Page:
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THE THINGS THEY CARRIED They carried P-38 can openers and heat tabs, watches and dog tags, insect repellent, gum, cigarettes, Zippo lighters, salt tablets, compress bandages, ponchos, Kool-Aid, two or three canteens of water, iodine tablets, sterno, LURP-Rations, and C-Rations stuffed in socks. They carried standard fatigues, jungle boots, bush hats, flak jackets, and steel pots.

They carried the M-16 assault rifle. They carried trip flares and Claymore mines, M-60 machine guns, the M-79 grenade launcher, M-14s, CAR 15s, Stoners, Swedish Ks, 66 mm Laws, shotguns, .45 caliber pistols, silencers, the sound of bullets, rockets, and choppers, and sometimes the sound of silence. They carried C-4 plastic explosives, an assortment of hand grenades, PRC-25 radios, knives, and machetes.

Some carried napalm, CBUs, and large bombs; some risked their lives to rescue others. Some escaped the fear, but dealt with the death and damage. Some made very hard decisions, and some just tried to survive.

They carried malaria, dysentery, ringworm, and leeches. They carried the land itself as it hardened on their boots. They carried stationery, pencils, and pictures of their loved ones - real and imagined. They carried love for people in the real world and love for one another. And sometimes they disguised that love: "Don't mean nothin!"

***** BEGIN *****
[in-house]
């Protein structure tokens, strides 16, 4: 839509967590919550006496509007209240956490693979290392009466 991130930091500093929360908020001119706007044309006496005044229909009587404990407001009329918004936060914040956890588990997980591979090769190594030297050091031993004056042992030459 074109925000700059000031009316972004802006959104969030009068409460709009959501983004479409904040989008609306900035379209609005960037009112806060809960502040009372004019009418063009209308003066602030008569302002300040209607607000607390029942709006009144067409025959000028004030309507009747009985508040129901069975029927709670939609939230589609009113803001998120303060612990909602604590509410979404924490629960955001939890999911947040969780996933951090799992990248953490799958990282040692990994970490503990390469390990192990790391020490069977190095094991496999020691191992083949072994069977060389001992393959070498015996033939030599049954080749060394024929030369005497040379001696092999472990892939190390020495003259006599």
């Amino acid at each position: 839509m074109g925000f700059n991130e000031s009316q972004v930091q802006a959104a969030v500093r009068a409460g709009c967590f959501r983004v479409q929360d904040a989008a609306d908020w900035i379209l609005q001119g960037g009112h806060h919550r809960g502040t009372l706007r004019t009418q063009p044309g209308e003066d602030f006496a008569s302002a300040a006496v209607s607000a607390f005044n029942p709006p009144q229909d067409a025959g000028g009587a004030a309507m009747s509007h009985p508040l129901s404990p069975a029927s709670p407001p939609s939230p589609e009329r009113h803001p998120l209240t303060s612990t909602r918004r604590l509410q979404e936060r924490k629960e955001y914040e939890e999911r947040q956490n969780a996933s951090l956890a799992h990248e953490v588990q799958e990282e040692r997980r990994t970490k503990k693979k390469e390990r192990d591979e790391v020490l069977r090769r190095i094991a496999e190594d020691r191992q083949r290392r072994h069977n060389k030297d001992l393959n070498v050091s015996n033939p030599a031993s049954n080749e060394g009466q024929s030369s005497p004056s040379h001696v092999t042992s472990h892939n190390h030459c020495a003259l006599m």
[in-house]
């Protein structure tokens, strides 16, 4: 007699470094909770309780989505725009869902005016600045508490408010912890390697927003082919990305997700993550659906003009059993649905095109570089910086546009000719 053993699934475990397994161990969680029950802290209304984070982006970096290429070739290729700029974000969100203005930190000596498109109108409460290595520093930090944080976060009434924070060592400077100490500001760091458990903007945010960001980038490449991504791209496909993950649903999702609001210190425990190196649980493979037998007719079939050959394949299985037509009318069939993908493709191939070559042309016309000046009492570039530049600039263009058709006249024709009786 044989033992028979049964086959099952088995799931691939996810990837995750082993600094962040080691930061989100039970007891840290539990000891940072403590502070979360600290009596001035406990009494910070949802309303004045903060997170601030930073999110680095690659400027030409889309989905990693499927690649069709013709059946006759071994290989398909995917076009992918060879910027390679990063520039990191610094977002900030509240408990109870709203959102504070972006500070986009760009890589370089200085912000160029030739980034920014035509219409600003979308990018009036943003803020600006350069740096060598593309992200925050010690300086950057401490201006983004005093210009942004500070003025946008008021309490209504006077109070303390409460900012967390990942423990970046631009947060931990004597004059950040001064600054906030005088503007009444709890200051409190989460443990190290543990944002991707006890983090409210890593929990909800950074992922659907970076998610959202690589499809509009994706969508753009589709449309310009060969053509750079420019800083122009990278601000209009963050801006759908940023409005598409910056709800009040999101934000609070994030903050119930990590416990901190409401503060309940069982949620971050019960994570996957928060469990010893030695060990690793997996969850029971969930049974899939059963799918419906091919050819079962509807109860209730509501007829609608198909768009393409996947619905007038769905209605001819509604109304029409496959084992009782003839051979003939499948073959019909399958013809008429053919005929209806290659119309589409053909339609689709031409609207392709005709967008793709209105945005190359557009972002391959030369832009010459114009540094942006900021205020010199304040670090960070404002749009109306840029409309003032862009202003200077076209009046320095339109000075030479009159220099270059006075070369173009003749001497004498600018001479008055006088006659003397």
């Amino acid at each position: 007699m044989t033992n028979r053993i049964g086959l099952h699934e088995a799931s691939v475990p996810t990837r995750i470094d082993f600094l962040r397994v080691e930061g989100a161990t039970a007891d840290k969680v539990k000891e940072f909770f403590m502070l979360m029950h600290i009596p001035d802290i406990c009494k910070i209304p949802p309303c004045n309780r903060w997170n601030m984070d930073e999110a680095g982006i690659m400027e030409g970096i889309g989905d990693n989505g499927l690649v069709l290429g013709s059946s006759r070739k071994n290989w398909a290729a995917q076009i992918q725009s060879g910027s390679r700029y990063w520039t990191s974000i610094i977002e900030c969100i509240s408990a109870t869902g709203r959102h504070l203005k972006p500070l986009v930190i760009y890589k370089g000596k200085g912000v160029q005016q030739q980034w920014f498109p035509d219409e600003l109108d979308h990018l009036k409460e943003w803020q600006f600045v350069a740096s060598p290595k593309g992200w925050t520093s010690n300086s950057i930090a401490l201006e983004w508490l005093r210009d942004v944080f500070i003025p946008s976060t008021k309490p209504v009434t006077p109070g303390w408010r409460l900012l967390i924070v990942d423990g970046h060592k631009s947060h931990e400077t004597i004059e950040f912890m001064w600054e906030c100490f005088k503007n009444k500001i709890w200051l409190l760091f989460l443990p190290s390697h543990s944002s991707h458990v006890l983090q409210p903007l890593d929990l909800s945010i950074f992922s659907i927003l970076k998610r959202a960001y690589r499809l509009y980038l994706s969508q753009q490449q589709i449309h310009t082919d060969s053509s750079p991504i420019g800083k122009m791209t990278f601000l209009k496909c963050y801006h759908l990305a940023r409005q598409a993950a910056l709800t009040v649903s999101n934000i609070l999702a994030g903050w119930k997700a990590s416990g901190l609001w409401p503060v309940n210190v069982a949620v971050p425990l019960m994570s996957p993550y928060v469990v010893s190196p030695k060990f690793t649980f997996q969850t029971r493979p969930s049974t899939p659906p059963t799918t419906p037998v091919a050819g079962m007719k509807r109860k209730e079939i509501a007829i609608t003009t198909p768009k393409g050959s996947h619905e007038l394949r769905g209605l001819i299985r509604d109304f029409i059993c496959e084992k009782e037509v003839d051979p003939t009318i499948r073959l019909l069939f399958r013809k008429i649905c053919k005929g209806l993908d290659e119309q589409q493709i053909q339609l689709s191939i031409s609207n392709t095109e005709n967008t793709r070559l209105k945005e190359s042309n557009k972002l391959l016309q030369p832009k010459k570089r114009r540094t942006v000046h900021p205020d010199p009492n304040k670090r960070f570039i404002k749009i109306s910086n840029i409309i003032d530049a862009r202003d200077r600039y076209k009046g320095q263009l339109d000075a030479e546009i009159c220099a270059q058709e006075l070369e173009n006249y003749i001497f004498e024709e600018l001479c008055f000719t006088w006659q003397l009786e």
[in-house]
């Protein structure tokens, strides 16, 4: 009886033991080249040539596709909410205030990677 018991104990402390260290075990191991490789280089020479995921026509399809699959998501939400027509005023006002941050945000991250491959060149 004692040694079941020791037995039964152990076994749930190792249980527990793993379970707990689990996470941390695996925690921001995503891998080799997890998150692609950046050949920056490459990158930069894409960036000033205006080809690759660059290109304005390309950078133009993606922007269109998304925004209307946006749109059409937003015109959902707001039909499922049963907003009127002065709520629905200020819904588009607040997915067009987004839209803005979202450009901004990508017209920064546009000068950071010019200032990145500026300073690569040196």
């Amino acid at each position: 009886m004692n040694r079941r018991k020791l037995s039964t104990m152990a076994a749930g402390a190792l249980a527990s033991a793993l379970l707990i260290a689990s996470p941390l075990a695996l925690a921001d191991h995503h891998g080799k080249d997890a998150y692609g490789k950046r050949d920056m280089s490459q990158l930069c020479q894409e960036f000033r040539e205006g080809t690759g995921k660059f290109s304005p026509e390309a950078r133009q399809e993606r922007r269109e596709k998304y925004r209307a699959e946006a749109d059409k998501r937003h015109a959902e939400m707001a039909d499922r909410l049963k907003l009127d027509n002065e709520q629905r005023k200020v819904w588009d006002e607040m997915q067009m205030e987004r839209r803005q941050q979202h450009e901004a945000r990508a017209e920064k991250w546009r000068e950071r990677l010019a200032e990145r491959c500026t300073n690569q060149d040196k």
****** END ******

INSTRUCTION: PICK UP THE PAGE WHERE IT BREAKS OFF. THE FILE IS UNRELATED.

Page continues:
They carried memories.

For the most part, they carried themselves with poise and a kind of dignity. Now and then, there were times when panic set in, and people squealed - or wanted to, but couldn't; when they twitched and made moaning sounds and covered their heads and said "Dear God" and hugged the earth and fired their weapons blindly and cringed and begged for noise to stop and went wild and made stupid promises to themselves and God and their parents, hoping not to die.

They carried the tradition of the United States military, and memories and images of those who served before them. They carried grief, terror, longing, and their reputations. They carried the soldier's greatest fear: the embarrassment of dishonor. They crawled into tunnels, walked point, and advanced under fire, so as not to die of embarrassment. They were afraid of dying, but too afraid to show it. They carried the emotional baggage of men and women who might die at any moment. They carried the weight of the world.

They carried each other.


Author Dr. Barry R. Culhane copyright 1997
Adapted from Tim O'Brien's, Vietnam Veteran, The Things They Carried, 1990.